a) Foreland basin dynamics that enable the constant recording of all the steps in the evolution of an orogeny and its propagation. Two work sites in particular are closely monitored: (1) The Neuquen basin at the Andes thrust front in Argentina, perfect for studying the dynamics of intramontane sedimentary basins (Huygues et al., 2015a, 2015b), that witnessed the different stages in the construction of the mountain range and the joint crustal and lithospheric response, including in past recorded events  (fault families, Branellec et al. 2015a, b), and its present dynamics (Messager et al. 2010; Branellec et al., 2017); (2) the Jaca basin south of the Pyrenees which enables us to monitor the interaction between the propagation of fold and thrust fault systems and the associated sedimentary architectures, but also the marks of reservoir damage (fracturing, deformation of the matrix, mineralization) (Crognier et al., 2017 ), all key records of the deformation conditions.

 

Characterization of two fluid circulation episodes (E1 and E2) in the Jaca basin (Crognier et al, 2017).

 

b) Salt tectonics. The creep capacities of evaporitic series give this particular type of geology exceptional characteristics. Salt is sensitive to the slightest stimulation and amplifies the entire geological dynamics. Some of the highest-producing petroleum provinces in the world are directly controlled by evaporite creep (Angola, Gulf of Mexico, and closer to home, the North Sea field and even certain parts of the Aquitaine region in France). A particularly unique site, the Sivas basin in Turkey (Callot et al. 2014), enabled us to run a comprehensive study of an under-explored basin, starting out with the cartography, the sedimentary analysis (Ribes et al., 2015; 2017), the relation with tectonics (Kegaravat et al, 2016) the integration of fluid / rock interactions (Pichat et al. 2017), and the integration in a regional setting. This work has paved the way to an advanced analysis of the age and extent of this type of structure in the Pyrenees and the Alps. As a logical continuation to this work, we are now looking into a possible analogy between the deformation of clay series and those found in salt-bearing series.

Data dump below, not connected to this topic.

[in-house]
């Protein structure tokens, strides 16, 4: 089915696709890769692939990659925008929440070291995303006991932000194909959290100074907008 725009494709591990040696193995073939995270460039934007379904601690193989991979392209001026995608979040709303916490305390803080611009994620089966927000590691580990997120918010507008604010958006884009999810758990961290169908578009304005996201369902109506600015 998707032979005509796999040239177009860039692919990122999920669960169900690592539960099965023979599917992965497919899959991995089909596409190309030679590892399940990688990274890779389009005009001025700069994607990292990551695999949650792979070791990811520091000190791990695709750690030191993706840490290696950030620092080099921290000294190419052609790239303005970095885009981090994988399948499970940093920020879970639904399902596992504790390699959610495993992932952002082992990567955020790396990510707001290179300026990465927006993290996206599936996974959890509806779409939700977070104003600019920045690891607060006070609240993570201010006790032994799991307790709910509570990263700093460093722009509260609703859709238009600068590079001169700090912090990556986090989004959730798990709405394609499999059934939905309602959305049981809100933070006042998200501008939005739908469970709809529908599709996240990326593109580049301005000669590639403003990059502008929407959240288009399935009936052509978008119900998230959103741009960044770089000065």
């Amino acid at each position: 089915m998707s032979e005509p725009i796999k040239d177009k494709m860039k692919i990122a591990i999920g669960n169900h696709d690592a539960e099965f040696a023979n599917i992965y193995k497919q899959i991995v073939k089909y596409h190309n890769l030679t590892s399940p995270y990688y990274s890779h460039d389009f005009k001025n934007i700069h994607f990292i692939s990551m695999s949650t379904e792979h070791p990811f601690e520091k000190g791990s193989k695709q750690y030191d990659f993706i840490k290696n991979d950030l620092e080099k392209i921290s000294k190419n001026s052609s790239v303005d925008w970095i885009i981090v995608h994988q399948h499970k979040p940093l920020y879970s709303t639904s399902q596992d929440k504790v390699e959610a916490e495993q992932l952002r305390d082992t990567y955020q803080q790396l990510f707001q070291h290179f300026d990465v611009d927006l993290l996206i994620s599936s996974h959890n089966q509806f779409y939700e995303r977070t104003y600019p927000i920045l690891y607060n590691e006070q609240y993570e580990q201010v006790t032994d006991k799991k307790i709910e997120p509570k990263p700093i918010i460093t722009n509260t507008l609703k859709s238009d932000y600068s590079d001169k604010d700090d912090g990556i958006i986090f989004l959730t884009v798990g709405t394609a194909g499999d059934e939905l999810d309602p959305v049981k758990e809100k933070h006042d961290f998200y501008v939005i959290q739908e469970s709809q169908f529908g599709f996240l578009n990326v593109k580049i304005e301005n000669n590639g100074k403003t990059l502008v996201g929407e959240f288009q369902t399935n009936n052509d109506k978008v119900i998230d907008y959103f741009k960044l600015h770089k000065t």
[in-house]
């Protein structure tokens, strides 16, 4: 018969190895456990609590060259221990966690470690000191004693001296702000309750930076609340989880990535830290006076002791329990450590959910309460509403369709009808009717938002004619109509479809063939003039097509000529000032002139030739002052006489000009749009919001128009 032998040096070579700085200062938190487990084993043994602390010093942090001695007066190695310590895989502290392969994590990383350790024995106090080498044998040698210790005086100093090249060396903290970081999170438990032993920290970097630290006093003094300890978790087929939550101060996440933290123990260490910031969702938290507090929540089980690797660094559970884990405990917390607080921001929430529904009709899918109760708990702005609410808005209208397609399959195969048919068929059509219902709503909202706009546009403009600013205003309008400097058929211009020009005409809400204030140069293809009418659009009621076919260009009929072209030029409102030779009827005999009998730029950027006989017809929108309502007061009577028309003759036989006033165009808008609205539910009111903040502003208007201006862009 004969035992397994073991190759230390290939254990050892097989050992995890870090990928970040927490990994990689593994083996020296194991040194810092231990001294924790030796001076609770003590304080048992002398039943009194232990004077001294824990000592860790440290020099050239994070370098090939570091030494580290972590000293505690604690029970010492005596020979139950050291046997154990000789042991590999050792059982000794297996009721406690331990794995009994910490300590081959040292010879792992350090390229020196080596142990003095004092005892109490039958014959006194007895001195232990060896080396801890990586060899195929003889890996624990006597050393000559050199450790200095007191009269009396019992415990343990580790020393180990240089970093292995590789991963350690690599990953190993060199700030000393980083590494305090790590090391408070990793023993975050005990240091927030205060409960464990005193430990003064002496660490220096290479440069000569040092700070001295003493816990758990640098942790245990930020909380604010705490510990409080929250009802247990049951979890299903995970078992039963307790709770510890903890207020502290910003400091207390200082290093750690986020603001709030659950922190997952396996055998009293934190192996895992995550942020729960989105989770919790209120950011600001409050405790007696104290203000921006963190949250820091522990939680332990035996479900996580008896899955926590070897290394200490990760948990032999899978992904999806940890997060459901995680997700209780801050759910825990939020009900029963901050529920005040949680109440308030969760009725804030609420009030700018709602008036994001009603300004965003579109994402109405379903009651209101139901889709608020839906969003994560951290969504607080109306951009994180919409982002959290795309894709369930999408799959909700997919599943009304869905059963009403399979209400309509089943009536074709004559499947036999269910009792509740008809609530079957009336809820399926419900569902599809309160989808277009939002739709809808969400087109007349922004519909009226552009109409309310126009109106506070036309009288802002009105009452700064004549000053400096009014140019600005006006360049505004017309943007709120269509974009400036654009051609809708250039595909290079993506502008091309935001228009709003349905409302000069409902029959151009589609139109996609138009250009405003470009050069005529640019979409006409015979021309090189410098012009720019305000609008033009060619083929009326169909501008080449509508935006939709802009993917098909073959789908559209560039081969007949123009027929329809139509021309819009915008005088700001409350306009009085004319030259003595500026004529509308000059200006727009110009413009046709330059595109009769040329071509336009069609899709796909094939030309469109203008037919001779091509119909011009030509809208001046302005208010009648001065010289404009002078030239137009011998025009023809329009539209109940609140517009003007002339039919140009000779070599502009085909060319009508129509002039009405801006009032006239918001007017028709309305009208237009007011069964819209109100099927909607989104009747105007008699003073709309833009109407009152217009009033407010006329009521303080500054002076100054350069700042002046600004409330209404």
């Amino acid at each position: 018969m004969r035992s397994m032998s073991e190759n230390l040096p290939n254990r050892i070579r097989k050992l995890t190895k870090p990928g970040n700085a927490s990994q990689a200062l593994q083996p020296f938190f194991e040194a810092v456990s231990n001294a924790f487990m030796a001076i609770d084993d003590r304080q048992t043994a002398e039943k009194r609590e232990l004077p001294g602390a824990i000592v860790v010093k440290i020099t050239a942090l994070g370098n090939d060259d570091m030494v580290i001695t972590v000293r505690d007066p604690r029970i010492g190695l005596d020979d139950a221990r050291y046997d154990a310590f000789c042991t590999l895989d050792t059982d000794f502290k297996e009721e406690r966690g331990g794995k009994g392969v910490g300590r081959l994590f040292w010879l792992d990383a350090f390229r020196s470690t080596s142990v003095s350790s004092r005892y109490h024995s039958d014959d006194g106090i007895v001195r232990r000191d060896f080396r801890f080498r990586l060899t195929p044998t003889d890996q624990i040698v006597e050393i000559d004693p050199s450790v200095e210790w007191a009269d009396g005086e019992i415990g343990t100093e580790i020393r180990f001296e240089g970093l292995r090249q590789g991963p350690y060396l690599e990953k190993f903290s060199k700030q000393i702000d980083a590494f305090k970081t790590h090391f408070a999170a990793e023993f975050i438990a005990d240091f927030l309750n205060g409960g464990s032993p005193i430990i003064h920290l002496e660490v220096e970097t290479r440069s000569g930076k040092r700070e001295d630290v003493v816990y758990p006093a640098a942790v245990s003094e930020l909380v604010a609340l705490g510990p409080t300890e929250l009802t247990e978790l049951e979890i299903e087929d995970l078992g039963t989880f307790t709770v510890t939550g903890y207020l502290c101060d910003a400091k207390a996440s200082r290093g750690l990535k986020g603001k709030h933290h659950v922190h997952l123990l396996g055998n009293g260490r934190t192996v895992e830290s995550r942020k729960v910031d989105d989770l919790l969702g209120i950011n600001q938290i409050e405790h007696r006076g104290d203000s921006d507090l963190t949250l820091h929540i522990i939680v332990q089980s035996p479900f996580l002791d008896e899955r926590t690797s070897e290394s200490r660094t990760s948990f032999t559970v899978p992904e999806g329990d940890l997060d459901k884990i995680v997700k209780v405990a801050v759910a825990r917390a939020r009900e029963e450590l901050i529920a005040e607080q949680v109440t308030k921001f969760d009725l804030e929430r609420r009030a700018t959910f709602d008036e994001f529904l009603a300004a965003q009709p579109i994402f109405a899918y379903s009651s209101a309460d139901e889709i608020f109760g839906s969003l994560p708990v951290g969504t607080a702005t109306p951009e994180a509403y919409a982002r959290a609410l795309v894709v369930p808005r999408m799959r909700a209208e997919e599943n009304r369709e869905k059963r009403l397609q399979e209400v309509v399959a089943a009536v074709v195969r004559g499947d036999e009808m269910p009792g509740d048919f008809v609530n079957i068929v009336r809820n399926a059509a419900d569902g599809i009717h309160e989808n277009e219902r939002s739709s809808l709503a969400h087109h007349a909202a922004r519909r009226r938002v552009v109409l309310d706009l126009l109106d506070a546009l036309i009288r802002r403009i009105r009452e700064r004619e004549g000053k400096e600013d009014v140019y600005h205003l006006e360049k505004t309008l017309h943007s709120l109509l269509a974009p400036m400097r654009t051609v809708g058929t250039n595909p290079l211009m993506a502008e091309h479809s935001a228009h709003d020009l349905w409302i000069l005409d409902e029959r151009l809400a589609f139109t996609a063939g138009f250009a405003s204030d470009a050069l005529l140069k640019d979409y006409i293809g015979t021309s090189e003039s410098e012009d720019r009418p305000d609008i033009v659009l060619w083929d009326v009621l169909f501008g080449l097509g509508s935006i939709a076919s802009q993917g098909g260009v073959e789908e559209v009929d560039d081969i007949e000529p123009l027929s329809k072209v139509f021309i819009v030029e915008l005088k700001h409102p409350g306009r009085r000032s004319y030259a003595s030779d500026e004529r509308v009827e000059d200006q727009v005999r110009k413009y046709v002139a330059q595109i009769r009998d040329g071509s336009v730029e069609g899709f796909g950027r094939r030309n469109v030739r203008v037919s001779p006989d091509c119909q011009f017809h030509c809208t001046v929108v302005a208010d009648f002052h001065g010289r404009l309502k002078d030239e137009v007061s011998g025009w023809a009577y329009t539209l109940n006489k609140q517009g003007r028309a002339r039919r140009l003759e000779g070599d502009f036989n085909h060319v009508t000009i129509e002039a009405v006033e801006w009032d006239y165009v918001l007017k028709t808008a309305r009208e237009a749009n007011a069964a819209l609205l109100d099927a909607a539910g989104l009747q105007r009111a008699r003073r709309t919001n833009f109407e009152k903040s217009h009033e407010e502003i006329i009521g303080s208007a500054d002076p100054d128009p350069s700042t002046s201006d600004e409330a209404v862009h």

c) These approaches combining tectonics and sedimentation also contribute to the development of original quantification techniques such as the fine dating of deformation episodes through the mineralization of fault families using innovative methods (see below), relative dating of thermal effects and deformation episodes and the relation to mineralization phases.

 

Partitioning of the deformation in the folded chain of Sivas according to disconnection by the salt canopy (Kergaravat et al., 2017; Legeay et al. submitted).

 

B) Fluid-rock interaction and diagenesis